“Novato High School sparked a minor controversy earlier this year by giving out iPads and iPhones in exchange for higher standardized test scores,” reports the Novato Patch in northern California. Low-performing students who raised their scores significantly were eligible for the raffle. High achievers were not.
Across the country, schools are trying to motivate students with goodies, cash and parties.
* A high school near Boston offering seniors a $1,200 laptop for good attendance and getting into college or the military.
* The Baltimore school system paying $110 to each high school student who improved their scores on the state graduation exams.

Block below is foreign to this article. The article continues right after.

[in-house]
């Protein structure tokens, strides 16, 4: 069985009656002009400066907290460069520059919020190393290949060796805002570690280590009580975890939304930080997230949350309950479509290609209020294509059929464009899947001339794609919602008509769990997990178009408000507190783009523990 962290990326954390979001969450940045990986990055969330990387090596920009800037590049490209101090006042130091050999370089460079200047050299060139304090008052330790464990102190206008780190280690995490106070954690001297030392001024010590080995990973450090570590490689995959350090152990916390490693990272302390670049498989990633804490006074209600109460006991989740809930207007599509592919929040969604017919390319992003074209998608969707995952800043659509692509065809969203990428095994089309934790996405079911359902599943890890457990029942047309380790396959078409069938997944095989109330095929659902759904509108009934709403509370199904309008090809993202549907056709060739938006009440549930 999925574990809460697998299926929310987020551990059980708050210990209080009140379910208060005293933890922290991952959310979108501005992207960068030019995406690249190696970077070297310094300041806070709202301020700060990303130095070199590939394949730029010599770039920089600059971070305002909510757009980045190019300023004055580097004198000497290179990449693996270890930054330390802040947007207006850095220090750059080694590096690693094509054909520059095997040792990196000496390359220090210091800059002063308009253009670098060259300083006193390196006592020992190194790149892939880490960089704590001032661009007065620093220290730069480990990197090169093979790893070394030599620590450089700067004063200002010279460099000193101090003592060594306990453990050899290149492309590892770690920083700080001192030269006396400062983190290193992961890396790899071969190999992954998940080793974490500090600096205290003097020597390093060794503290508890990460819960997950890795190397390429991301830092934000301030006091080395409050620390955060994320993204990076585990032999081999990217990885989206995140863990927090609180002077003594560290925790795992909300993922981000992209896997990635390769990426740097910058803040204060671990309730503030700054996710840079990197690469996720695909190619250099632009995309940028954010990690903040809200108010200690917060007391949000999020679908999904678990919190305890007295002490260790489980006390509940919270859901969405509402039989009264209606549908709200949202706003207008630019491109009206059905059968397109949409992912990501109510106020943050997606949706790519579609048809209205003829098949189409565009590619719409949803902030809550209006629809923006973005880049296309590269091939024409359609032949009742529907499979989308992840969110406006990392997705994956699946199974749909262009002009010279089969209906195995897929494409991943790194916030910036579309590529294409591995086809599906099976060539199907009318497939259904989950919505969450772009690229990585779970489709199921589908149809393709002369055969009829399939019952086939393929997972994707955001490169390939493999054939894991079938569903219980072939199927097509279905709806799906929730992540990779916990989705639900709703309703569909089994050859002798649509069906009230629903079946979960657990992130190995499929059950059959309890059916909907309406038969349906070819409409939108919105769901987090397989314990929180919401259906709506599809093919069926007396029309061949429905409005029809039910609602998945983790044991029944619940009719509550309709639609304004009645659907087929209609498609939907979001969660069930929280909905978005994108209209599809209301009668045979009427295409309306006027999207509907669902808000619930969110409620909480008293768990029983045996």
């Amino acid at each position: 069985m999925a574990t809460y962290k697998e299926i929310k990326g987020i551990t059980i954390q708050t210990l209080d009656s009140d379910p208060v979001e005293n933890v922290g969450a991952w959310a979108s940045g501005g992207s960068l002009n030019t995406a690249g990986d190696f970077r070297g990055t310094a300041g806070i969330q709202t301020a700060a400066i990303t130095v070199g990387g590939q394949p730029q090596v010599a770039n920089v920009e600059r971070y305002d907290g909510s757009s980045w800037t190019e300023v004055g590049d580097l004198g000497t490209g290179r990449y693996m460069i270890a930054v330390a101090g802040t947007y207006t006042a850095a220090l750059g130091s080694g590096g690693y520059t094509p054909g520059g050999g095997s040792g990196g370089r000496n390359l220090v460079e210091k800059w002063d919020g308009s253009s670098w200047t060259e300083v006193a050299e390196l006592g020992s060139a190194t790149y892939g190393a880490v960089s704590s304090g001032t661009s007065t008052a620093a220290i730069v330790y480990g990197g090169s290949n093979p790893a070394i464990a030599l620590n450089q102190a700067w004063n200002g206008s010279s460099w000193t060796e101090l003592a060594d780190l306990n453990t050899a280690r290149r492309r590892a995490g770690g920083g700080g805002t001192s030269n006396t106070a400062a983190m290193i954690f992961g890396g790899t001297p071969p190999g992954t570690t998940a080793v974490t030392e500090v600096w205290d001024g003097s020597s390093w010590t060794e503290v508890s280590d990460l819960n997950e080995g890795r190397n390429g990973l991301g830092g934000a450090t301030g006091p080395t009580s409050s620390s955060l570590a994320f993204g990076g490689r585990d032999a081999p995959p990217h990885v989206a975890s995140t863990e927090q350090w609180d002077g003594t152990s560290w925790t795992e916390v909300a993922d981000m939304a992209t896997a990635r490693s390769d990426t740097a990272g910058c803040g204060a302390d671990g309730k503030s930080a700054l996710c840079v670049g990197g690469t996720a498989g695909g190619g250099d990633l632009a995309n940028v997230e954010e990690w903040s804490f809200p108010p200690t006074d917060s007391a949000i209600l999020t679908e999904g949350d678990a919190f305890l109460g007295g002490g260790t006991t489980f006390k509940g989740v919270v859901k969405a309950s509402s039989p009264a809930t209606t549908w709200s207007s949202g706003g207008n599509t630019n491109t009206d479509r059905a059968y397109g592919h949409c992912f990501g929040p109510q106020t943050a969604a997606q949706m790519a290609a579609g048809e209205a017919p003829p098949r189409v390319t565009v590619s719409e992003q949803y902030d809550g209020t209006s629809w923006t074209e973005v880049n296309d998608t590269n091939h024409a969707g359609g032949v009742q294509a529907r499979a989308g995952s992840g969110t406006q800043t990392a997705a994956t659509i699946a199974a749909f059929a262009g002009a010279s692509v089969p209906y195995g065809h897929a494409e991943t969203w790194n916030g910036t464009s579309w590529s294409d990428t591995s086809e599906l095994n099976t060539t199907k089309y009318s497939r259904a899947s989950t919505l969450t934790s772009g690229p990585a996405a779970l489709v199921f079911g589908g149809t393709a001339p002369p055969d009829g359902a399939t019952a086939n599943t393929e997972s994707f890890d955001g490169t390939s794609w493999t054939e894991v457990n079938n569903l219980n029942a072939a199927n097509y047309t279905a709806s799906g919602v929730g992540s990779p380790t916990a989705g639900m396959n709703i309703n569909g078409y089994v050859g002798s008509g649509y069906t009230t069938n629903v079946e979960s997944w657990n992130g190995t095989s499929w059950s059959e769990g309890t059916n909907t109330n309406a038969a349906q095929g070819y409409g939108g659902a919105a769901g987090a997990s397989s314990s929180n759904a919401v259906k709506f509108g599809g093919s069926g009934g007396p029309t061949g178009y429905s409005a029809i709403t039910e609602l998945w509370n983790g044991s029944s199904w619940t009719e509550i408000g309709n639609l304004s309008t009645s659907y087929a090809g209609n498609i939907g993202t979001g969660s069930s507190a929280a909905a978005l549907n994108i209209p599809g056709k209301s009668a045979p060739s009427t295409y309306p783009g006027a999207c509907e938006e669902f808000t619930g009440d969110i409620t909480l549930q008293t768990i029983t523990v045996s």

* Suburban Atlanta schools paying students $8 an hour for a 15-week “Learn & Earn” after-school study program.
* Dozens of Los Angeles high schools offering a boost in classroom grades for students who scored high on California standardized tests.
At San Jose Middle School, a feeder to Novato High, students with good attendance and behavior records can skip classes once a month to attend a carnival-like event called College Friday. September’s party featured a teacher dunk tank, jumpy houses, slides and snow cones.
At San Marin High School, Principal Adam Littlefield asks teachers to write personal notes of encouragement to students who are struggling. He’s also awarded certificates held ceremonies to honor hard workers. “I wouldn’t say that kids are gonna get an iPod or a car based on what they do,” he said.
Should we provide extrinsic rewards — such as money — to school students? Learning Matters is hosting a debate on the issue.